Four things that changed in Saudi during King Salman's first year

Published January 14th, 2016 - 03:25 GMT
The King's year so far has been riddled with challenges across the region. (AFP/File)
The King's year so far has been riddled with challenges across the region. (AFP/File)

Wednesday marked the year anniversary of Saudi King Salman's rule, sparking a slew of articles lauding both achievements and failures of the kingdom's new leadership. 

Salman took up leadership for his ailing brother King Abdullah last January, just before his death on January 23, 2014. Since then, we've seen the onset of a massive bombing campaign against a Houthi insurgency in Yemen, a shifting economy and a lot more.

Here's four things we've seen change in the last year in Saudi Arabia. 

1. Yemen: In March, Saudi Arabia announced the formation of an airstrike coalition in the war-torn country amid an ongoing insurgency against Yemeni President Abd Rabbuh Mansur Hadi. Just a few months into Salman's leadership, the move back then was hailed by Arab partner states as a powerful step against the Yemeni Shia group, thought to be backed by Iran. But as it drags on today, the majority of Yemen in shambles. Almost one year of the campaign, infrastructure has been destroyed, at least 2,500 have died and Saudi faces increasing scrutiny over the move.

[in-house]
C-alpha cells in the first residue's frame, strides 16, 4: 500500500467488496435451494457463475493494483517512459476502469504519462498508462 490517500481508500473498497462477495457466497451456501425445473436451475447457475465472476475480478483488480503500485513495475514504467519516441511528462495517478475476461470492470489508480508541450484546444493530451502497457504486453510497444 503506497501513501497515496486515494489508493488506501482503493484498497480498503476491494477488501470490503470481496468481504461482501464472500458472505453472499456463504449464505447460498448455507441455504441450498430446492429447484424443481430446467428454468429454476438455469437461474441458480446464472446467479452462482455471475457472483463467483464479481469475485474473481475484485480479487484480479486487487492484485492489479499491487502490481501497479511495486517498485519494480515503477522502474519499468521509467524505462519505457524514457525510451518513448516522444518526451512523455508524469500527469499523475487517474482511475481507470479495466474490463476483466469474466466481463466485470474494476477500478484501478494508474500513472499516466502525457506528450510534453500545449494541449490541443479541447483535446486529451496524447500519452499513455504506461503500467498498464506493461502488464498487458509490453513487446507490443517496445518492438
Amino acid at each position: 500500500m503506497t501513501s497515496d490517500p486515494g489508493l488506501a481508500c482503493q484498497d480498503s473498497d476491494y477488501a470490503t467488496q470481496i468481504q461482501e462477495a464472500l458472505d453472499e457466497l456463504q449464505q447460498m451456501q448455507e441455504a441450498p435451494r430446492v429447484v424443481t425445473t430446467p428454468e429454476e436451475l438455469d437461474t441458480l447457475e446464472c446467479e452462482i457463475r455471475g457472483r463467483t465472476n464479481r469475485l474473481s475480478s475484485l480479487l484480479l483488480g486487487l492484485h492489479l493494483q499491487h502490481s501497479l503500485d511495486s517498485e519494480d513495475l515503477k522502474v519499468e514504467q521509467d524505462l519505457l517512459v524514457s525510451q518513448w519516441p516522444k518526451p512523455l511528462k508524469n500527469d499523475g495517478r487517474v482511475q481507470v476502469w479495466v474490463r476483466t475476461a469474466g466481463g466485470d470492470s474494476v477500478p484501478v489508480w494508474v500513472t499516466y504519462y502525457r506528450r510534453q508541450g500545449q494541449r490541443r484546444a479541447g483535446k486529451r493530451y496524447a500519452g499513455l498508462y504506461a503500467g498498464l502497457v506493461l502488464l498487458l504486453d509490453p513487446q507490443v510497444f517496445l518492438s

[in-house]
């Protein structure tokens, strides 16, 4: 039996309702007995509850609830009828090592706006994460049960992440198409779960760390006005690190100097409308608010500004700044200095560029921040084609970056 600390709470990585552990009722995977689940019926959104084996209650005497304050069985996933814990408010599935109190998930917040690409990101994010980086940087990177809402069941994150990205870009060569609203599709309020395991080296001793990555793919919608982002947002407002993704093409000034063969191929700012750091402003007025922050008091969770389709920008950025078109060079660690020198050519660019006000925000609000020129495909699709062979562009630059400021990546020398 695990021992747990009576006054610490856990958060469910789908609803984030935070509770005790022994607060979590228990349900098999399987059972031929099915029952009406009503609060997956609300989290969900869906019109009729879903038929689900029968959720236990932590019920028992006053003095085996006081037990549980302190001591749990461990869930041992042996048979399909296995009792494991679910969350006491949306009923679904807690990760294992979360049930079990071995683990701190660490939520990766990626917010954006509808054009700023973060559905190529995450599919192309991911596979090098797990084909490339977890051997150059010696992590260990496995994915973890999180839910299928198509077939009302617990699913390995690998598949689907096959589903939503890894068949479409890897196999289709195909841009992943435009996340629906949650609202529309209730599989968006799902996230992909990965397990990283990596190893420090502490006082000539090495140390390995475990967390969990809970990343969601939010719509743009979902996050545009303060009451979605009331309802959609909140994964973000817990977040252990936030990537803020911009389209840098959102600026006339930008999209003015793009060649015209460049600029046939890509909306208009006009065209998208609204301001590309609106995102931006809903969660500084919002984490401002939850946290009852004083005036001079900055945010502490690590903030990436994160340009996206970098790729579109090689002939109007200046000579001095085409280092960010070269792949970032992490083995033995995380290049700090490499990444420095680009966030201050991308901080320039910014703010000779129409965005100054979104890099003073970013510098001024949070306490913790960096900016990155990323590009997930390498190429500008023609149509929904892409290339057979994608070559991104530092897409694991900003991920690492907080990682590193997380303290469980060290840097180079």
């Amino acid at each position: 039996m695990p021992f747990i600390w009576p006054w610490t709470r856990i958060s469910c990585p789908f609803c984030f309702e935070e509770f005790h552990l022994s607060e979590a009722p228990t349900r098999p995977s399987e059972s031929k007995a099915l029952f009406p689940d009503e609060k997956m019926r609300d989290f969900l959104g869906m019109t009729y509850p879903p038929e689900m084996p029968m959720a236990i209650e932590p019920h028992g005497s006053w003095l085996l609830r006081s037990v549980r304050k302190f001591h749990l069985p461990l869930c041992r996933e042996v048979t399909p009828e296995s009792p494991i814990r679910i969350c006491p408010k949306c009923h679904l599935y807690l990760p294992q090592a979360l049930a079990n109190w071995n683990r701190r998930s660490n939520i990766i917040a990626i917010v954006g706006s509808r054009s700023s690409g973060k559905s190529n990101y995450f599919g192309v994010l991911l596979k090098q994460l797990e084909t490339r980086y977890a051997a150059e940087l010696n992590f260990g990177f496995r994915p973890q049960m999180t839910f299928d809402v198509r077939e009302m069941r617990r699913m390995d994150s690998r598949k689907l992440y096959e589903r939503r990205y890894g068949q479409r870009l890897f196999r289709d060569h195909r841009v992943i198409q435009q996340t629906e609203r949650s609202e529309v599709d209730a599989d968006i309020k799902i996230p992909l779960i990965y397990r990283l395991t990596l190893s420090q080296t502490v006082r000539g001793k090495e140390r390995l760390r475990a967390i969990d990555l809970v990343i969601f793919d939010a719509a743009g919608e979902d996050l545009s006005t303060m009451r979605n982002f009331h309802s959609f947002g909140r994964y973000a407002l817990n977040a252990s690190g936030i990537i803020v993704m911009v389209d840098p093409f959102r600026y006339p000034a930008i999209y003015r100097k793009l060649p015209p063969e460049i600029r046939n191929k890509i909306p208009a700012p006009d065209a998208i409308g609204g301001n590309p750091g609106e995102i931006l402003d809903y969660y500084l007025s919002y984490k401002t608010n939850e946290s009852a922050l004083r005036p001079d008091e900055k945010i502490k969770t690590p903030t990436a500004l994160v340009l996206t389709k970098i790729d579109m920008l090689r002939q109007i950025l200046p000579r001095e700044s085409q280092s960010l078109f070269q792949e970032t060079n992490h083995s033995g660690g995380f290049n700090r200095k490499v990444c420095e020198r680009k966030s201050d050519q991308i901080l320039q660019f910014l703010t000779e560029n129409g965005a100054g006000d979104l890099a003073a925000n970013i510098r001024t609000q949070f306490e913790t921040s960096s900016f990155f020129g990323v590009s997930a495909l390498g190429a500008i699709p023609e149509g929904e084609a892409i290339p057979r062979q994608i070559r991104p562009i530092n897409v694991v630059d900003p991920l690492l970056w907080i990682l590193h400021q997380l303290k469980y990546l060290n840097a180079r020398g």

2. Female voters and candidates: For the first time in its history, women were both elected to office and present at the polls in the conservative during the December election. The move was initiated by Salman's predesessor King Abdallah following debate after the last election in September 2011. At the end of year the kingdom saw that come to fruition, with at least four women elected to office. 

3. A seeping royal revolt: In October, one Saudi dissident prince told media eight of 12 surviving sons of Saudi Arabia's founding monarch supported a move to oust Salman from his leadership role. Citing woes over a sagging economy, the dragging war in Yemen, Salman's questionable mental capacities and the Hajj disaster, a potential coup aimed to replace 79-year-old Salman with his younger brother Prince Ahmed bin Abdulaziz, 73. Though that news has since quieted, the most prominent questions about the state of Saudi's affairs are still in full swing.

4. Iran: Relations with Saudi's fellow Middle Eastern power house are more volatile than ever following controversy sparked by the execution of Shia cleric Nimr al-Nimr. Riyadh cut diplomatic relations after the Saudi embassy was burned down during a protest in Tehran and a host of regional players followed suit. Now, the US, Russia and China have expressed worry over worsening relations, and things don't appear to be improving. 


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